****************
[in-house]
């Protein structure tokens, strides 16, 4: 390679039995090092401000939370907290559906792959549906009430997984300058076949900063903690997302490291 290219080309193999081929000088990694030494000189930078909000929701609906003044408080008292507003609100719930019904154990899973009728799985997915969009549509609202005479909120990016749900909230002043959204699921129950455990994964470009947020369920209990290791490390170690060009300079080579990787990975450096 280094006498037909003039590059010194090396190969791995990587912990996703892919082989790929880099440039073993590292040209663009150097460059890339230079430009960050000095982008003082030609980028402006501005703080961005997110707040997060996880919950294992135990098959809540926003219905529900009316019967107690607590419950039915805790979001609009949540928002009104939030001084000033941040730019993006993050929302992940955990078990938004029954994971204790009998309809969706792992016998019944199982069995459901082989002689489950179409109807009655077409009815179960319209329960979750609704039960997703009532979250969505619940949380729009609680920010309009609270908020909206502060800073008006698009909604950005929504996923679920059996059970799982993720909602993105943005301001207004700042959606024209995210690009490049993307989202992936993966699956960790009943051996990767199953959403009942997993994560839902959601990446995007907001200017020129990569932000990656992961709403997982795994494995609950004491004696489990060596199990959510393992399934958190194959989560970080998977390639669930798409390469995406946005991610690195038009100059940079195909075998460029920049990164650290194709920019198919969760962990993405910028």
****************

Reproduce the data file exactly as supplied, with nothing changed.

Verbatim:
[in-house]
């Protein structure tokens, strides 16, 4: 390679039995090092401000939370907290559906792959549906009430997984300058076949900063903690997302490291 290219080309193999081929000088990694030494000189930078909000929701609906003044408080008292507003609100719930019904154990899973009728799985997915969009549509609202005479909120990016749900909230002043959204699921129950455990994964470009947020369920209990290791490390170690060009300079080579990787990975450096 280094006498037909003039590059010194090396190969791995990587912990996703892919082989790929880099440039073993590292040209663009150097460059890339230079430009960050000095982008003082030609980028402006501005703080961005997110707040997060996880919950294992135990098959809540926003219905529900009316019967107690607590419950039915805790979001609009949540928002009104939030001084000033941040730019993006993050929302992940955990078990938004029954994971204790009998309809969706792992016998019944199982069995459901082989002689489950179409109807009655077409009815179960319209329960979750609704039960997703009532979250969505619940949380729009609680920010309009609270908020909206502060800073008006698009909604950005929504996923679920059996059970799982993720909602993105943005301001207004700042959606024209995210690009490049993307989202992936993966699956960790009943051996990767199953959403009942997993994560839902959601990446995007907001200017020129990569932000990656992961709403997982795994494995609950004491004696489990060596199990959510393992399934958190194959989560970080998977390639669930798409390469995406946005991610690195038009100059940079195909075998460029920049990164650290194709920019198919969760962990993405910028």